There’s no doubt that long, long ago on some grassy African plain, some astute ancestor of modern man stubbed his toe on a round stone alongside some riverbed, scratched at his unibrow, and envisioned a future where humans would try to hurl such objects past rival club-bearing warriors, maybe even wondering if the whole affair might go down better with a hot dog.
Sure, pure accidents may have yielded some of our greatest innovations. Mold on bread gave us penicillin; an apple to the head led Newton to gravity. But you have to know greatness when you see it, otherwise, well, it’s just moldy bread.
Otherwise, a few errant stitches on a school crocheting project for Chapel Hill’s Emerson Waldorf School might have gone completely unnoticed, and we might not now have the worldwide phenomenon that is the now-ubiquitous Pocket Disc.
“It really was a lightbulb-like moment,” said Patrick Groft, who originated the Pocket Disc line of products with his daughter Savanna and friend Chris Larsen in Hillsborough.
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According to pocketdisc.com: “In 2005, 9-year old Savanna had to crochet a doily for her third grade school. While she did a very nice job, she added a few too many drop stitches at the outer edge of the trivet causing it to curl and form a small lip.” About a year later, Larsen picked it up and tossed it across the room to Groft.
Larsen said the woven disc “mushed into my hand. We both saw the way it floated and it was completely evident: it wasn’t going to break anything.”
Soon thereafter, Savanna’s mom Mindy painstakingly made a few prototypes, which were shipped to different village-based production groups in Guatemala. What the Mayans sent back – the colors, patterns, and varieties – was breathtaking.
“For the first six months, it was more of a feasibility project, and we were all making them ourselves,” Groft said. “We learned that you can’t make these with a machine, so we asked ourselves, ‘Where do hacky sacks and hippie hats come from?’ We sent a few samples (to Guatemala), and what they sent back blew our mind. After going to four or five producers, we eventually found our guy in Guatemala, who has been a pillar for us.”
For a few years, Groft and Larsen kept day jobs while developing a production base in Guatemala and working trade shows and festivals like those at Bonnaroo, the Hangout Festival, and Telluride Blues and Brews.
We tried introducing it to various segments of the population, and everybody loved it,” Groft said. “There was demand on all fronts.”
The potential wasn’t lost on Groft’s daughter Savanna either.
“Savanna actually now puts it on her resume,” Groft said. “She got into some great colleges (including UNC and Duke), and she put it on all of her applications. She actually worked for me on summer two summers ago, doing a lot of administrative help. It’s been a neat experience she’s proud of along with some valuable practical experience.”
Less than a decade later, the Pocket Disc is now being sold at stores throughout the U.S., Canada and Japan – including L.L. Bean, Eastern Mountain Sports, Learning Express Toys, and over 1,500 specialty toy, gift and outdoor retailers.
“You can shop for them online at our website,” Groft said, “or you can also get them locally at the Outdoor Provision Company, Townsend, Bertrand, and Company, Twig, Play it Again Sports.”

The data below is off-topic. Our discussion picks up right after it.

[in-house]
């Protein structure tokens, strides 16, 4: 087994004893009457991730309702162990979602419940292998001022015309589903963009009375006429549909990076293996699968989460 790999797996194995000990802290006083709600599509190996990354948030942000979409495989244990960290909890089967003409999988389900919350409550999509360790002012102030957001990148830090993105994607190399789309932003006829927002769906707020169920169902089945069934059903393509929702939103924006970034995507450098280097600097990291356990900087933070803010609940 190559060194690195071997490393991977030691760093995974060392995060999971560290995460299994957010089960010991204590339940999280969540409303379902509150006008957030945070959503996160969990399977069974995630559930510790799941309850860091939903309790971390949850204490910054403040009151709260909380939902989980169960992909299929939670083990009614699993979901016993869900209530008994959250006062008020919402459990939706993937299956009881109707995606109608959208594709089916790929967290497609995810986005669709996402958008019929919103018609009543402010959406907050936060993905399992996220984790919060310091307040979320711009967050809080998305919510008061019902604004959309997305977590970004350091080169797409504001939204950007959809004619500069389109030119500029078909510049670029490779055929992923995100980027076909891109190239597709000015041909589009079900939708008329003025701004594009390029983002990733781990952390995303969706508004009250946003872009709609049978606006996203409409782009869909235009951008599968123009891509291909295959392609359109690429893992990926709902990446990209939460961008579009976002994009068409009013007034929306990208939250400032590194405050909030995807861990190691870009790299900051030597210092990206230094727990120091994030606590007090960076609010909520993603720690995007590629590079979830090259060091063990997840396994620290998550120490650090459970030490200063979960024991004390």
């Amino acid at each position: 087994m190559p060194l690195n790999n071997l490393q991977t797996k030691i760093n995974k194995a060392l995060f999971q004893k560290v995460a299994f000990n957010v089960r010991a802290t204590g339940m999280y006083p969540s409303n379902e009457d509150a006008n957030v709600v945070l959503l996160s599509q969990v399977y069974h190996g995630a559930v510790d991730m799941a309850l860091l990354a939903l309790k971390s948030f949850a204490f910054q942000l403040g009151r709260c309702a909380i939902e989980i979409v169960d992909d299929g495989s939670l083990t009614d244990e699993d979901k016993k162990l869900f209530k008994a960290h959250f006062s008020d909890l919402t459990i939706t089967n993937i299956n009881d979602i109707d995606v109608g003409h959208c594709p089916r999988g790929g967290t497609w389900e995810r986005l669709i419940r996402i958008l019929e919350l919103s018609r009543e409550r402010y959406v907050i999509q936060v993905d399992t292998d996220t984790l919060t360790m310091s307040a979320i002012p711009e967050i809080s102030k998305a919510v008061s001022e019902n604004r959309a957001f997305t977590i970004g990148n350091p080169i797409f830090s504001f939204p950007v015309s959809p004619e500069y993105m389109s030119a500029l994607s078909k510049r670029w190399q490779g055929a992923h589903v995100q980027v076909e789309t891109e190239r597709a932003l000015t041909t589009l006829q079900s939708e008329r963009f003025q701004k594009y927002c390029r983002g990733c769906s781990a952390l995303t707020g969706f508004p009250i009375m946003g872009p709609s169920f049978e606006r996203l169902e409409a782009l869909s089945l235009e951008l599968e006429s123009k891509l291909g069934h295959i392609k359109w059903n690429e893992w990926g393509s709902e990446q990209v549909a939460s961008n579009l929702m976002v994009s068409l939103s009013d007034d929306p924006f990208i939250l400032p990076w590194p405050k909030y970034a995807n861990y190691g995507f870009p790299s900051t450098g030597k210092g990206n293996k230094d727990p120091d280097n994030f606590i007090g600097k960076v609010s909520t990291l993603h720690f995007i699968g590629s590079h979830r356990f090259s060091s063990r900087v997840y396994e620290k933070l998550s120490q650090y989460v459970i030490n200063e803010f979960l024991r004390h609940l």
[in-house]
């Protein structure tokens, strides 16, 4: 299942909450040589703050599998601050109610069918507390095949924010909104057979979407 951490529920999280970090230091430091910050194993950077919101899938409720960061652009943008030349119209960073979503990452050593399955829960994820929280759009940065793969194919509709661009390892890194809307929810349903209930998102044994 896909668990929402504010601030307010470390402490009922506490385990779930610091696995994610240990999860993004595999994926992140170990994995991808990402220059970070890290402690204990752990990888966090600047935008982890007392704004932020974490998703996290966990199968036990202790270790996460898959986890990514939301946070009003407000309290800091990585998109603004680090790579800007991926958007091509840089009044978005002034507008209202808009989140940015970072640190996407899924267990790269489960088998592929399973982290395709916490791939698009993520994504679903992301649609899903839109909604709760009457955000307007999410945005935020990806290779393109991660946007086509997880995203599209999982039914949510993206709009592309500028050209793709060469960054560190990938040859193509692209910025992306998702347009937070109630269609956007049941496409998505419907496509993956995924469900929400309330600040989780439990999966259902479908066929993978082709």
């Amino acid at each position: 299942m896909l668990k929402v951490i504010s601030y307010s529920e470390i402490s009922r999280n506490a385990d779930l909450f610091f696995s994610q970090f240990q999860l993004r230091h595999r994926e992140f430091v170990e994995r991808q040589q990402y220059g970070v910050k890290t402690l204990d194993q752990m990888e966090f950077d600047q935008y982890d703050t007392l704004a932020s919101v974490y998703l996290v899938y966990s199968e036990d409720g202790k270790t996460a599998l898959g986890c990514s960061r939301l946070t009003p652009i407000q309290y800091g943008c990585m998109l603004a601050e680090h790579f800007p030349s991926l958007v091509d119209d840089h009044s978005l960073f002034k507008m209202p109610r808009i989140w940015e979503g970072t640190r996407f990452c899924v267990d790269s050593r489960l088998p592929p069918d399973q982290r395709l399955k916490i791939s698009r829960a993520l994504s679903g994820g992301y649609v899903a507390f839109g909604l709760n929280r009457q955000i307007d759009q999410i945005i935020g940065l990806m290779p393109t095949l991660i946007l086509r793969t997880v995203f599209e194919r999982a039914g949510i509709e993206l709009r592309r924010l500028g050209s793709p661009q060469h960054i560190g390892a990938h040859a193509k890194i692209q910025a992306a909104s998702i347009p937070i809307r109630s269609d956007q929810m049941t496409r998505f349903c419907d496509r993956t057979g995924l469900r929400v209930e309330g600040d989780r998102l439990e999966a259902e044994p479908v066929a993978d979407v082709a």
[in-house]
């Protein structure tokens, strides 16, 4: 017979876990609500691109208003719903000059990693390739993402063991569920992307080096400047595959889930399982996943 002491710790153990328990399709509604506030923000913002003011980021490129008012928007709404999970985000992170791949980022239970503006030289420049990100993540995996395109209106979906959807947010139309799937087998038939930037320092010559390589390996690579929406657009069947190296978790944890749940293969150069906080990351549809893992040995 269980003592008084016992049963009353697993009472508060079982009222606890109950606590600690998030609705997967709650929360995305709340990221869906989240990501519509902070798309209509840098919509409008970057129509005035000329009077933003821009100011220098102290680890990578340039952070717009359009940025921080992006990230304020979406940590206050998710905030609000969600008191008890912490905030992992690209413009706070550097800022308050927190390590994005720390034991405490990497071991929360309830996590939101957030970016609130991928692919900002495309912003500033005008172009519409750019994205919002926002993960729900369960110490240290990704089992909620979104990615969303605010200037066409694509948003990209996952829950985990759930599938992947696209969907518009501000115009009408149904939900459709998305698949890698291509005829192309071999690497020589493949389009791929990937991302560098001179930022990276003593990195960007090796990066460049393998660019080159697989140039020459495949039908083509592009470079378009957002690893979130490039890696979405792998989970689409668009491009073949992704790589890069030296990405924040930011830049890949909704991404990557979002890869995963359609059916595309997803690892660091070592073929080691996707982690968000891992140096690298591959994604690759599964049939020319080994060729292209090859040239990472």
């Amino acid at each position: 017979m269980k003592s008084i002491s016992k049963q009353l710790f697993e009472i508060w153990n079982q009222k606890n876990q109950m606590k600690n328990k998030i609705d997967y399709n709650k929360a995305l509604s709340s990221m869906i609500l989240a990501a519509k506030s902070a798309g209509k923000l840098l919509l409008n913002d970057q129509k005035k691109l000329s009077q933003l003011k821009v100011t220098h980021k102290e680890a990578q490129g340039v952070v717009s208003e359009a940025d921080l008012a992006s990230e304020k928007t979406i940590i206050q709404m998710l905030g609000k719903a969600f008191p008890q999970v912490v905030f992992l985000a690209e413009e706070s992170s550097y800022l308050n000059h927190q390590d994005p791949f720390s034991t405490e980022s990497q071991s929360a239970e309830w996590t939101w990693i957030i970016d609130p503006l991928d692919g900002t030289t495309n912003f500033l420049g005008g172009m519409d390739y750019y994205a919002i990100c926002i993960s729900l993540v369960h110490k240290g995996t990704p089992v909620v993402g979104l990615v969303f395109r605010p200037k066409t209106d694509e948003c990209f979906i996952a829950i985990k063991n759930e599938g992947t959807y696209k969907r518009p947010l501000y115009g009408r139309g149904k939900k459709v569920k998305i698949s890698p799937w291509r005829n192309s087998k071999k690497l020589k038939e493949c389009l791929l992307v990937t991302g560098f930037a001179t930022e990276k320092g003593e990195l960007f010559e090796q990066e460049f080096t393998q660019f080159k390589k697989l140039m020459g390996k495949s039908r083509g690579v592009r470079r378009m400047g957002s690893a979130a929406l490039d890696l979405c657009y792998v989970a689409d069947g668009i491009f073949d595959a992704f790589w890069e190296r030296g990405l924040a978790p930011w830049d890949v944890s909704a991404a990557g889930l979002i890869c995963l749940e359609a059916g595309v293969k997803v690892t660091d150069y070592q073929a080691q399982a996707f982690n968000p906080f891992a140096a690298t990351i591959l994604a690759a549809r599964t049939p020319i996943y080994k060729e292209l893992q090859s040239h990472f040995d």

Despite moving from humble roots in Hillsborough to a world stage, the business growth has been slow but steady, Groft said .
“We never realized it was going to be so much work,” he said.
Sightings across the country was a sign Groft and Larsen were on the right track.
“We’d have friends call or email from all over the country and say, ‘Hey, I saw your Pocket Discs in a store,’ and then they’d email or text a photo,” Groft said. “The first trade show we went to was a specialty toy show in Connecticut, and the response was so great, we logged 25 orders, and a lot of those accounts are still with us.”
“Also, when you get into some of the bigger-name stores, you’re like, ‘Holy crap, I’m in L.L. Bean now’ or ‘I’m in Dicks Sporting Good: Wow!’” Groft added. “Still, the best personally for me is when I sell one to some little kid out at a festival somewhere and that kid just lights up.”
Over the past few years, the Pocket Disc catalogue has diversified to include dog collars, hacky sacks, crocheted footballs and tailgate items, and more, all the while emphasizing Fair Trade practices and an eye toward sustainability.
“Overall, we’re wanting to create a lifestyle experience that enhances the outdoor experience for kids and families,” Groft said. “The Pocket Disk is just the anchor item.”
In fact, the Pocket Disc itself is so practical, the website lists a tongue-in-cheek list of alternative uses, including pillows, pot holders, berets, and dust rags.
Groft said games featuring the Pocket Disc are built into future plans, including a game in development that would be a cross between bocce and cornhole.
“You could do variations on bowling or skeet shooting or a variation on ultimate Frisbee with a circular field, where there’s a tree target like a hockey goal,” Groft said. “I’d really like to bring these games to life more and more.”
Proof that the uses for the Pocket Disk are virtually unlimited may lie in its varied applications. School physical education instructors are beginning to incorporate the items in their curriculum.
PE teachers, YMCA counselors, Boy Scouts and countless camps are putting the Pocket Disc to use in their activities and in their camp stores, the Pocket Disc website said. “The same tales have been shared with us by activity leaders at geriatric care facilities.”
Groft said he’s constantly looking forward in terms of potential for new applications in recreation, therapy, and fun.
“I’m fairly driven, so when I achieve something, it usually feels good for a moment, then it sort of fades into the background,” he said. “I’m like: What’s next?”